Cleveland Mayor Frank Jackson takes the oath of office for his fourth term as the city's chief executive during a ceremony Tuesday in the Rotunda at City Hall. Jackson, who took office in 2006, begins his 13th year as mayor with his swearing in.
The turn of a brand new year began for Clevelanders at the Rotunda at City Hall with the inauguration of the longest tenured mayor in city history with Frank G. Jackson was sworn in for a remarkable fourth term.
Mayor Jackson began this year as he did the three others, with a declaration to go to work on behalf of the residents of Cleveland.
"Whether we become a great city will be decided by the condition of its people," Jackson said. "If we become a great city it will guarantee our successes ... and guarantee our future."
While many critics have always saw what was wrong with Cleveland, Jackson continued to be the eternal optimist, echoing his 2017 campaign theme that Cleveland is a better city than when he assumed office with severe challenges of citizens suffering from poverty, an escalating crime rate but he has steadfastly embraced those obstacles.
Jackson highlighted the development of strong schools, job-training programs to educate people and prepare a workforce, improved public safety in Cleveland's neighborhoods and economic development that creates jobs and wealth for residents.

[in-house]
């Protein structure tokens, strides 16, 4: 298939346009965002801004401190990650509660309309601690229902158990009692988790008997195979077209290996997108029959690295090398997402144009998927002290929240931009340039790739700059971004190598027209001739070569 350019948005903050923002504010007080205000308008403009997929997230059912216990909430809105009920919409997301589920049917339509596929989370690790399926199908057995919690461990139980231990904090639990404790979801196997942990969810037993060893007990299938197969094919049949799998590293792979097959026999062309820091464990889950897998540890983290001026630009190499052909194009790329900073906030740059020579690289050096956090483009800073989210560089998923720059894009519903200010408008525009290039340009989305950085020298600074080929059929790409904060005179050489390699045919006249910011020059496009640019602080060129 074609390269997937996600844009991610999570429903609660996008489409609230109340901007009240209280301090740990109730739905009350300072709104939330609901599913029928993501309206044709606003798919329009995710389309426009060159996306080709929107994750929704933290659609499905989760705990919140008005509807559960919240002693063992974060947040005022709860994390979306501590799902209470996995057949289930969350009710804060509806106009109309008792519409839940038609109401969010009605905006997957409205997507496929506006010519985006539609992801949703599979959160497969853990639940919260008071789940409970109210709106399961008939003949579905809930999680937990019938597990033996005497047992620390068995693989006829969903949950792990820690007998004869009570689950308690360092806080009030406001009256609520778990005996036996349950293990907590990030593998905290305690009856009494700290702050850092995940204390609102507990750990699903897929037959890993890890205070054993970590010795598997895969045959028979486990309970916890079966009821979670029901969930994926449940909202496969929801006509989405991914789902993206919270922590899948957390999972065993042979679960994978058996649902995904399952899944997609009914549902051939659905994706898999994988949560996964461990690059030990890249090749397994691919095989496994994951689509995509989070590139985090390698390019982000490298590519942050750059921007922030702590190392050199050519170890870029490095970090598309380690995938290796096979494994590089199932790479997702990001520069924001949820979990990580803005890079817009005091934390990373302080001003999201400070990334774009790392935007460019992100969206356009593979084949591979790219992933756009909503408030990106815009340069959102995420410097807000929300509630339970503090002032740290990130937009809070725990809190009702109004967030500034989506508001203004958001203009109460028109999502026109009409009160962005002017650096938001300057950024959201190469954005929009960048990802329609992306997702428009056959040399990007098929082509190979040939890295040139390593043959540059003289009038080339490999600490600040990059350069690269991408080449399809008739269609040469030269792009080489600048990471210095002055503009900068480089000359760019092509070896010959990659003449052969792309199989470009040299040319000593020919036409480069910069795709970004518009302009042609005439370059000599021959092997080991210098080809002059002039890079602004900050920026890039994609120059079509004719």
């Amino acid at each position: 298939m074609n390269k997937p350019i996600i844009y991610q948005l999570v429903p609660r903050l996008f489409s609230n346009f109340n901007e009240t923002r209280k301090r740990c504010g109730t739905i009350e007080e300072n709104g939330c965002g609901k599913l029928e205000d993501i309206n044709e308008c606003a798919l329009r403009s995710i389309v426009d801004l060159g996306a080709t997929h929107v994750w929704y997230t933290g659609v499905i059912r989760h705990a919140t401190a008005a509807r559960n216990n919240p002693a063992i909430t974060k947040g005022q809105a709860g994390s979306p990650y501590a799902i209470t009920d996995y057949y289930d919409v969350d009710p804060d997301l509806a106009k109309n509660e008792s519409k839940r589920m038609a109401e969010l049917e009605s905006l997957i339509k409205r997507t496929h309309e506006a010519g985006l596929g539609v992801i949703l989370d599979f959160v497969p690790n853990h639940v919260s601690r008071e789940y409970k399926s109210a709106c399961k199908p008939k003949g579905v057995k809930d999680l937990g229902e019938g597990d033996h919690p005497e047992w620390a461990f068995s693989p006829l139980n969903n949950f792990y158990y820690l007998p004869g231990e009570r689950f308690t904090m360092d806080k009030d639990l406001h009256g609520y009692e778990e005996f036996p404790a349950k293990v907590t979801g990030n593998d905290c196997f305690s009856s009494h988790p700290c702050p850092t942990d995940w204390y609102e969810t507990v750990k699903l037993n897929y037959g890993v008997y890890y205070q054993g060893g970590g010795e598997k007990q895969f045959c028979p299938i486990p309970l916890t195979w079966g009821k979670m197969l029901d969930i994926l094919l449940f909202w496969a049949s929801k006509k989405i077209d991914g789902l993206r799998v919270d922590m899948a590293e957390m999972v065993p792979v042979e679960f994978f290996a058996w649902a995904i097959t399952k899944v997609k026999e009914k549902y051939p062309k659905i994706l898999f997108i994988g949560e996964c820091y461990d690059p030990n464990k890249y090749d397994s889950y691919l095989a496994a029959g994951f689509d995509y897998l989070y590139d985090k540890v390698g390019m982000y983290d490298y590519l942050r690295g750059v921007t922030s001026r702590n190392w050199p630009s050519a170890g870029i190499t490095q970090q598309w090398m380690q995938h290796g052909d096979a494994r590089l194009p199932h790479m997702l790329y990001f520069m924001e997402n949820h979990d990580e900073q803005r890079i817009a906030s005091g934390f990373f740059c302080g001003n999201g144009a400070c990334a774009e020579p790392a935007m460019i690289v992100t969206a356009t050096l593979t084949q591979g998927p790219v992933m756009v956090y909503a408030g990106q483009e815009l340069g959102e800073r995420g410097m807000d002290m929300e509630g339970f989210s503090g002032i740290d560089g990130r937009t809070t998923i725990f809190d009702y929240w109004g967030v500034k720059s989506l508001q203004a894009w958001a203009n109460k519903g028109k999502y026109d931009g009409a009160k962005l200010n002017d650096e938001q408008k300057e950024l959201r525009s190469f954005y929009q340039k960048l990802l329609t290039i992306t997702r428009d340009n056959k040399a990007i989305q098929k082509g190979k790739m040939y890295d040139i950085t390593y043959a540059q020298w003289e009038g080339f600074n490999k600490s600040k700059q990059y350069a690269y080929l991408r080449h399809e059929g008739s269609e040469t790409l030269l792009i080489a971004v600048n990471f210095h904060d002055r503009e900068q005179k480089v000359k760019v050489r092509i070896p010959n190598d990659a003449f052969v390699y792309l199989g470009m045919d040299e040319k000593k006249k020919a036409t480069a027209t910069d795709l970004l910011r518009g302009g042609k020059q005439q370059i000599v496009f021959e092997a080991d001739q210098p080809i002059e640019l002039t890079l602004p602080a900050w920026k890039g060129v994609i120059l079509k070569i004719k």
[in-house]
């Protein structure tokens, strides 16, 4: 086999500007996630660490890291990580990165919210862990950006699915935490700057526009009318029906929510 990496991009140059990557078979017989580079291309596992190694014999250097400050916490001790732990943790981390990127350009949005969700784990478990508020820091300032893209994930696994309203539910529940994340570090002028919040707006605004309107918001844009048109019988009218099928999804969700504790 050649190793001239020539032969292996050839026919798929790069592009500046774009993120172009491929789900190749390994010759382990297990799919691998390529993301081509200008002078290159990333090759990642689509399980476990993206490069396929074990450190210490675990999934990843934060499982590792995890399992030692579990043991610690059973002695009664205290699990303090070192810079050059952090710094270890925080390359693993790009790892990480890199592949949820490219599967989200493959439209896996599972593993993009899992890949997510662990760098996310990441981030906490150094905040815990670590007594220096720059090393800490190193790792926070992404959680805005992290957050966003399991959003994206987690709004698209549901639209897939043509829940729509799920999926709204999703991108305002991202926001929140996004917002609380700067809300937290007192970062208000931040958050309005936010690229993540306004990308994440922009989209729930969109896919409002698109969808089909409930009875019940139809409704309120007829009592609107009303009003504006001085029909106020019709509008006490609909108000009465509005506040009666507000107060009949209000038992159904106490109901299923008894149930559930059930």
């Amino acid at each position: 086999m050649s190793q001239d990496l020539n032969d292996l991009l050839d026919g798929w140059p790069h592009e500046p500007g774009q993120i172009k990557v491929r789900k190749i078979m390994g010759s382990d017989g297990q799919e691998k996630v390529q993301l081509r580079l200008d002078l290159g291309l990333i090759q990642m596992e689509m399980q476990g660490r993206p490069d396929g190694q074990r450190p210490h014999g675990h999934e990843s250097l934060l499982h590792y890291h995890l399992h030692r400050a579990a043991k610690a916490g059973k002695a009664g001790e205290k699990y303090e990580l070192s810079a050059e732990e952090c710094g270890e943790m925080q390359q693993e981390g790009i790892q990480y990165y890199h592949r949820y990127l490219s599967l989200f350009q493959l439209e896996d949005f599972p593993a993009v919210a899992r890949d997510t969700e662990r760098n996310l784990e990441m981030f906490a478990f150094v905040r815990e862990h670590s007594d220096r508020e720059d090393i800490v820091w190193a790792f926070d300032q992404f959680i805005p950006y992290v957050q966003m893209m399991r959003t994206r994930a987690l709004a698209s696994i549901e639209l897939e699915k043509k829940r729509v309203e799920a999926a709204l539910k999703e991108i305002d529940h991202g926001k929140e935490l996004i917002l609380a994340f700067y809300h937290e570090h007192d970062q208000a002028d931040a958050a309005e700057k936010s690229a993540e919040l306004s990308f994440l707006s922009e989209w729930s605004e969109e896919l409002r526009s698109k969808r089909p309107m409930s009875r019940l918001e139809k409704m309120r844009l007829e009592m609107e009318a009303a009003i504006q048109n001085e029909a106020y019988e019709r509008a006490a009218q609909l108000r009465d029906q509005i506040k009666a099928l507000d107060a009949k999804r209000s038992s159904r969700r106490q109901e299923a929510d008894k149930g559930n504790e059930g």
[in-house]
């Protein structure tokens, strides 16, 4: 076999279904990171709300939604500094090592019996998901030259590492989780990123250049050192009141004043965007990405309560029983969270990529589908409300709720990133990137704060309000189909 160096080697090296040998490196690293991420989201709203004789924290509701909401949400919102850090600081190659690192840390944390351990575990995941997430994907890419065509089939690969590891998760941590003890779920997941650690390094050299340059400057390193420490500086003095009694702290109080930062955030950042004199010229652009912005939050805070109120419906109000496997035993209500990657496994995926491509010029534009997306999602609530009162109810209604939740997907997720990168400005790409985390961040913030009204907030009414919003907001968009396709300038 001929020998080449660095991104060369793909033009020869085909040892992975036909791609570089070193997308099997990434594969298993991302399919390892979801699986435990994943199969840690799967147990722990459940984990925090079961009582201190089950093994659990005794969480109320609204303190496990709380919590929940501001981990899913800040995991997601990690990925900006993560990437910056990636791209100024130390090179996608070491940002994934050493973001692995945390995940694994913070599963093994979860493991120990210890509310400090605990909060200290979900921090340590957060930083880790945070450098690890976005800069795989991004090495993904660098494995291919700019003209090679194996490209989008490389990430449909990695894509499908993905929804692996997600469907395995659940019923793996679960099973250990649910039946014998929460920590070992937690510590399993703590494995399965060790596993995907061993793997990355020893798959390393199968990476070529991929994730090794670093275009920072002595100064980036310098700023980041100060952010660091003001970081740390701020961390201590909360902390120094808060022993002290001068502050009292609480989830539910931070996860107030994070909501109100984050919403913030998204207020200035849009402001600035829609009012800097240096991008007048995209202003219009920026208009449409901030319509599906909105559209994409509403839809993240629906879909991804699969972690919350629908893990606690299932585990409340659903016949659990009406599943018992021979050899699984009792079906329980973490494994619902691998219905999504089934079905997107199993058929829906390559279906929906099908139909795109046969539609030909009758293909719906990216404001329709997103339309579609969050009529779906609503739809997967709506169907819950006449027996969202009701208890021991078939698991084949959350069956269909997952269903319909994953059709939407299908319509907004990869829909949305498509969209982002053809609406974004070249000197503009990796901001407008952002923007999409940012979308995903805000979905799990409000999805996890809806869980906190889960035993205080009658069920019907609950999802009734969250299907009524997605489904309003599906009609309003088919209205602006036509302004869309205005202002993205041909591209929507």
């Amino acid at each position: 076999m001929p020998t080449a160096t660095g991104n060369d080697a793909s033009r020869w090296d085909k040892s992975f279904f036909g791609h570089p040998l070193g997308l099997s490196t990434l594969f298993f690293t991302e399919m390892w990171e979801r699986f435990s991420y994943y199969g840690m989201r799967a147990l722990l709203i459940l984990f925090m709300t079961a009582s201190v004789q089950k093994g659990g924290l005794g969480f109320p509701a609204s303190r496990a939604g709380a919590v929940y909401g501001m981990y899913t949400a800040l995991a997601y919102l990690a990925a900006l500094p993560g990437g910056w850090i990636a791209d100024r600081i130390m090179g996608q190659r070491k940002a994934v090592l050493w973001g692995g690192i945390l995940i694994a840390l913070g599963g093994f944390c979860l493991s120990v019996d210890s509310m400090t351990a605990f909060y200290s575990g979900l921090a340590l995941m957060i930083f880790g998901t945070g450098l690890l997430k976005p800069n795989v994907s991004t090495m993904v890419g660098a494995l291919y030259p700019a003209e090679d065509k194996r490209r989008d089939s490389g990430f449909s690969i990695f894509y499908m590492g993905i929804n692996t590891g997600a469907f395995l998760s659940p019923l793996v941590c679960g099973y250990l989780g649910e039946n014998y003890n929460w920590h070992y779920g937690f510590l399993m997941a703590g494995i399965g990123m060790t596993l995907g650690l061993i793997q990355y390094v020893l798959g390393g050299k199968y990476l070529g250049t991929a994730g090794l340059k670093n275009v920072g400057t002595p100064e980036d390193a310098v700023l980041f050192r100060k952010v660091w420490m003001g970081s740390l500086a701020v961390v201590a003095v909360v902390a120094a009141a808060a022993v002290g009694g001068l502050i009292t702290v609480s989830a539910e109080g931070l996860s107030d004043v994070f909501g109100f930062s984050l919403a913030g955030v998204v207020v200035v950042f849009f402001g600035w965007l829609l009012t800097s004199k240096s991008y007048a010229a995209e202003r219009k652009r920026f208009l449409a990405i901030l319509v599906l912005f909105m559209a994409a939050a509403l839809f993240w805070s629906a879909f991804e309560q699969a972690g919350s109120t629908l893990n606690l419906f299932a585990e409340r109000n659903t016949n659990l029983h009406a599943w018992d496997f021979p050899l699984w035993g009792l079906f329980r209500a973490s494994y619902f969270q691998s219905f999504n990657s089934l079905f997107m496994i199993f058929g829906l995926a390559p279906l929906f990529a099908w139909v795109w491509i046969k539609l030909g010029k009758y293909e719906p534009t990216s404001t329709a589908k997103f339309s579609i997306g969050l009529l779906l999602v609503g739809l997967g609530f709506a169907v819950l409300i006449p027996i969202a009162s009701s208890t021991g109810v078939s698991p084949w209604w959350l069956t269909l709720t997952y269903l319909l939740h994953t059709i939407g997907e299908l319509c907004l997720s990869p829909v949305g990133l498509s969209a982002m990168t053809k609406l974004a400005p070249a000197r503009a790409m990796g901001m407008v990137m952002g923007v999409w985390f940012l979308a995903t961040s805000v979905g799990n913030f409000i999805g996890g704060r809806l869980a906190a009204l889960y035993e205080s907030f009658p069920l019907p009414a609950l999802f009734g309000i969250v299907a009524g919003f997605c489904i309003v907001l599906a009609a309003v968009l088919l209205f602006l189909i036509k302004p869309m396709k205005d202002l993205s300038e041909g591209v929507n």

He anticipates erasing the economic disparity in the city that has been a sore eye for decades, long before he decided to run for public office.
"We can do this. We will do this. But it will take all of us. It will take the entire community," Jackson said. "Everything we have done and everything we've been successful at, we've done as one Cleveland, one community. ... So, let's get to work. Let's get this done."
Surrounded by Blacks, Jackson was administered the oath of office by appellate Judge Patricia Blackmon in a ceremony in the Rotunda of City Hall. Surrounding him were members of his cabinet, City Council and other community leaders.
Blackmon credited the may with the ability to surround himself with people who challenge him to be a better person and a better leader.
"Good leadership depends on the team you have," Blackmon said. ""That's what he has done. ... Which is why he is now the longest serving mayor."
He campaigned on the pledge to be allowed to finish the work that that he had began and the city overwhelmingly agreed by honoring him with 60 percent of the vote to defeat Councilman Zack Reed.